FISHER: This high-value item is directly tied to the luxury markets. Used primarily as trim on expensive cloth and leather coats, fisher has retained the image of status. The limited number harvested in North America usually generates stiff competition between garment makers using this article. These specialty fashion houses supply merchandise to high-end department stores and exclusive furriers. Winter retail sales will hold the key to future trading of fisher in the country. Look for a late market.


BEAVER: Highs of $16 to $18 for prime finished blankets; averages low.
MUSKRAT: Highs of $2.50 to $3, averages in the range of $1.75 for finished collections.
WILD MINK: Top males trading at $10. Overall running around $8.
RED FOX: Highs of $16 to $18, XL heavy goods, cherry reds have seen $20, but few make the grade.
RACCOON: XXXL, XXL and XL Is and IIs highs in the range of $12 to $14, wet goods, tops $10. Averages running in the range of $8. Color and size major grade factor.
COYOTE: Heavy XLs high of $14 to $16, may not hold. Unfinished difficult to sell.
OTTER: Most collections expected to trade in the range of $30 to $35 for XL straight hair, dark, good winters. All buying based on speculation.
FISHER: High of $35 to be expected until firm information. All buying based on speculation .
MARTIN: Top of $20. Stronger market may develop later.
GRAY FOX: Average in the range of $20. This is the preferred section of grays due to size.
BOBCAT: Tops reported $40 to $50. Market unsettled.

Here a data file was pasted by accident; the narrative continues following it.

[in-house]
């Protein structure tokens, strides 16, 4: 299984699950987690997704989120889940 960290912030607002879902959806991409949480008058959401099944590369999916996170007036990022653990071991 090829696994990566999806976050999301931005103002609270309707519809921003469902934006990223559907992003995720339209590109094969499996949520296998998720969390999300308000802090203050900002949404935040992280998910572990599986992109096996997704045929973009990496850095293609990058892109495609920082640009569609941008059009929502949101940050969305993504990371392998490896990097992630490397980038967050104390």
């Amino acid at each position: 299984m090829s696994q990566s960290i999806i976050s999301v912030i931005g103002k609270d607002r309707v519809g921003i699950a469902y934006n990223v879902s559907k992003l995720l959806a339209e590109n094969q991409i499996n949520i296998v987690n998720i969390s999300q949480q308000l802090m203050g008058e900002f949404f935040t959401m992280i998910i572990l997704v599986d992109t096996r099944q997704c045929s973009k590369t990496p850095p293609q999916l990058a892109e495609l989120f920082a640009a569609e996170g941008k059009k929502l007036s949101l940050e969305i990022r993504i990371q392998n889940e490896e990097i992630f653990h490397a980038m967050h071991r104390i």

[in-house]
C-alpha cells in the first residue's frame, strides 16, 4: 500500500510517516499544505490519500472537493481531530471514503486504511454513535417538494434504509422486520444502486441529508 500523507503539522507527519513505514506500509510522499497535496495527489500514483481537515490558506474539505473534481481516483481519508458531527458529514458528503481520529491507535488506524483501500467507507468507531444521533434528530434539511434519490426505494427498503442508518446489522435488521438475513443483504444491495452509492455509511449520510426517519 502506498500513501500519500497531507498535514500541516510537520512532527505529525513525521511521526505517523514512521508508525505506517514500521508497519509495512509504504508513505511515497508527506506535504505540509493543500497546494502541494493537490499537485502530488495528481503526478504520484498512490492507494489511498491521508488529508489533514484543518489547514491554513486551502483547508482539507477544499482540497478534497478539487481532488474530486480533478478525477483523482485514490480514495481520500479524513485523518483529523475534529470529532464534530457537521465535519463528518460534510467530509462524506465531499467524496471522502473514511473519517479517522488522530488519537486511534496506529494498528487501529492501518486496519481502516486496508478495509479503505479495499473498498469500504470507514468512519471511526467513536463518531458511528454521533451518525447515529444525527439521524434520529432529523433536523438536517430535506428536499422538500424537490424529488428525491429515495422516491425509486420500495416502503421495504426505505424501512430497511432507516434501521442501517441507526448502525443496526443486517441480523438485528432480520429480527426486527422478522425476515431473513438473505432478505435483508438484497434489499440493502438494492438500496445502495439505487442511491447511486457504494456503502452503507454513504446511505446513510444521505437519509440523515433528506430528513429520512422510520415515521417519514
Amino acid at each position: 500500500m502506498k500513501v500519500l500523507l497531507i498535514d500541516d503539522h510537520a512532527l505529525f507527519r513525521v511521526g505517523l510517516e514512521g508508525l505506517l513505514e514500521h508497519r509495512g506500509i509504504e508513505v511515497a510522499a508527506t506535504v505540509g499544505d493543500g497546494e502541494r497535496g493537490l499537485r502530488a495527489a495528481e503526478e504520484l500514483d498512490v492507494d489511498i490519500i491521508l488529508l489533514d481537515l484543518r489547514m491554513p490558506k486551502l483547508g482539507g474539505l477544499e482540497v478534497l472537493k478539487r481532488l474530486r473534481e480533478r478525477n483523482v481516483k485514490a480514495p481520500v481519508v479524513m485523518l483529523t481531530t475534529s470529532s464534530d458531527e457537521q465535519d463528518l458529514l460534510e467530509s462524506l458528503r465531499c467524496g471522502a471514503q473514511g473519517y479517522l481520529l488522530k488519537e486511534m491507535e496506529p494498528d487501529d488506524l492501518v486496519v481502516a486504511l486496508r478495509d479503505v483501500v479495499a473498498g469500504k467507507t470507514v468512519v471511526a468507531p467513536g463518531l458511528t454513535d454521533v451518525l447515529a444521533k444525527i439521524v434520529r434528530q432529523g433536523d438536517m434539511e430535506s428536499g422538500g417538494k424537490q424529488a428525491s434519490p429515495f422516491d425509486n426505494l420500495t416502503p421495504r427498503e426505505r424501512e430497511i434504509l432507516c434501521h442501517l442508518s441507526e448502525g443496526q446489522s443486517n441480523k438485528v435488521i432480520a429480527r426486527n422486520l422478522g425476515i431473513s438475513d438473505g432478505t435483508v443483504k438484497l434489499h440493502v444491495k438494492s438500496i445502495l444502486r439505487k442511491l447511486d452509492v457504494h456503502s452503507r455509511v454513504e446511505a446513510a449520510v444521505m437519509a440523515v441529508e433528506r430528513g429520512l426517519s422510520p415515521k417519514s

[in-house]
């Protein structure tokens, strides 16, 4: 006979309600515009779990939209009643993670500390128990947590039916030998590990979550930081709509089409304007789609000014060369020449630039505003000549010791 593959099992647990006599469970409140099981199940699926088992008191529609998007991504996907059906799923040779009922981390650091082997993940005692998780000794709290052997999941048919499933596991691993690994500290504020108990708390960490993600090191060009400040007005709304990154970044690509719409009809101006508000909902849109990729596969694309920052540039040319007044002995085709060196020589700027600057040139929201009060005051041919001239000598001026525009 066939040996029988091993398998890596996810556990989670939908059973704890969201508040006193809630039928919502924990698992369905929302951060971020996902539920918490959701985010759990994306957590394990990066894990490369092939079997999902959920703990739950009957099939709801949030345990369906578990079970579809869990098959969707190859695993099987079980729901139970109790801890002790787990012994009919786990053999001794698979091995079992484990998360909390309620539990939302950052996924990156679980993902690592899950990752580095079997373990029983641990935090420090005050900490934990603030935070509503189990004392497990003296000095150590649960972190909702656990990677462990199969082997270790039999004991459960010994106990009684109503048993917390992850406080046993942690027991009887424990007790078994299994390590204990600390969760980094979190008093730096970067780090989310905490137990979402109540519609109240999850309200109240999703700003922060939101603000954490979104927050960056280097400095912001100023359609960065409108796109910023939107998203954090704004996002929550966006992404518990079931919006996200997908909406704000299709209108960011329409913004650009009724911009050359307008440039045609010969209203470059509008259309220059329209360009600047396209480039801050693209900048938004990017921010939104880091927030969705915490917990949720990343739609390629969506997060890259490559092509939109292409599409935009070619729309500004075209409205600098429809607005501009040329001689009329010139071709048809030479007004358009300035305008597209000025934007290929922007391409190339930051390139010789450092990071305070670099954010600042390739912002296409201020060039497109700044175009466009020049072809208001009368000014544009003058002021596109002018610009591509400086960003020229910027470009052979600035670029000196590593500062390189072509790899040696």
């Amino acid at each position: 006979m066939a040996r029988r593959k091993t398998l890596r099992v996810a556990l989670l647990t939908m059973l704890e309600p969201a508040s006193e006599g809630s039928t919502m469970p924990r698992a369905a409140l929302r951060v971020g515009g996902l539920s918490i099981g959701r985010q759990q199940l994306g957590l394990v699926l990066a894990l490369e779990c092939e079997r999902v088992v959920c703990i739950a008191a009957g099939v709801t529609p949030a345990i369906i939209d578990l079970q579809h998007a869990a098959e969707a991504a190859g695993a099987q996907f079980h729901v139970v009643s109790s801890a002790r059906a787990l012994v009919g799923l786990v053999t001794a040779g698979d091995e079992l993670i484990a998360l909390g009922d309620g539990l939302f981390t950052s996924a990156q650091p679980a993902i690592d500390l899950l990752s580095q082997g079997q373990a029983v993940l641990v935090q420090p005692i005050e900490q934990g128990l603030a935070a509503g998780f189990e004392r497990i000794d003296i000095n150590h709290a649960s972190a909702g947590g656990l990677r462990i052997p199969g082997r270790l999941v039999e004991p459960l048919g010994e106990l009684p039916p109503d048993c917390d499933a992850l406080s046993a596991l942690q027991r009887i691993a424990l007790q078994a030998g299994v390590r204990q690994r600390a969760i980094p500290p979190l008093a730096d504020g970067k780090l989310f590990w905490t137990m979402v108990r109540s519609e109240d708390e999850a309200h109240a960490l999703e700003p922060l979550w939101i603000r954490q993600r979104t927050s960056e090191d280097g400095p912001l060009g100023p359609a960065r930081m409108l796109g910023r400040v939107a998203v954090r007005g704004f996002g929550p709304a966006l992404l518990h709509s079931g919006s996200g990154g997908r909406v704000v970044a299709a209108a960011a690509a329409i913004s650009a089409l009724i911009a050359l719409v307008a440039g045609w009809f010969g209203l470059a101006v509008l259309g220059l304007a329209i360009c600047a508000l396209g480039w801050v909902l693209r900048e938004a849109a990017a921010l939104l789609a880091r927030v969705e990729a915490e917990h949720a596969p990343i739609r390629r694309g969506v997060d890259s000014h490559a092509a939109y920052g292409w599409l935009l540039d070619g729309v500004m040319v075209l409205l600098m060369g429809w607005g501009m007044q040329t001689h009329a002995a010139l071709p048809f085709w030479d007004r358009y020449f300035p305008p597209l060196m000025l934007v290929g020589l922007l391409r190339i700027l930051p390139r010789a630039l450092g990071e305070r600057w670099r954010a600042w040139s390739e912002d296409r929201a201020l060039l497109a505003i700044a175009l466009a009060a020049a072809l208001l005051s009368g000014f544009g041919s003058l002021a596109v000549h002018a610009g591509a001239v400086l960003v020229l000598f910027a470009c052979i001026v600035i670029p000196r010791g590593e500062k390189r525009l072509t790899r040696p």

BEAVER: Blankets and larger at $16 to $18 for finished fully prime goods.
MUSKRAT: Market in the range of $2 to $2.50 for falls, good winters may see $3 to $3.50.
WILD MINK: Males at highs of $8 to $10, with females $6 to $8.
RED FOX: Preferred section XLs early trading at $15 to $18 tops. Most trading in the range of $10 to $12 due to frosty rumps.
GRAY FOX: Early prices hit highs of $16 to $18. Consider holding.
RACCOON: XXXL, XXL and XLs, Is and IIs, highs running in the range of $14 to $16. Color and size will be grading point. Most trading to date has been in wet skins averages around $7 to $8.
COYOTE: Most of XL heavy goods high a tops of $12 to $14.
OTTER: XLs at $30 to $35.
BOBCAT: Tops running in the range of $35 to $40, size and wide bellies a factor.
FISHER: Females at $35. Males at $30, may improve later.
MARTEN: Tops of $20 expected on early trading. Late market may develop.

BEAVER: Finished blankets at highs of $8 to $10 tops. Wet goods difficult to move. Southern section much cheaper.
MUSKRAT: XLs at $1.50 tops southern section with $2 highs in the northern section of this region.
WILD MINK: Males at $6 to $8; females highs of $4.
RED FOX: The best are going for around $12 to $14.
GRAY FOX: Most sales in the range of $14 to $16.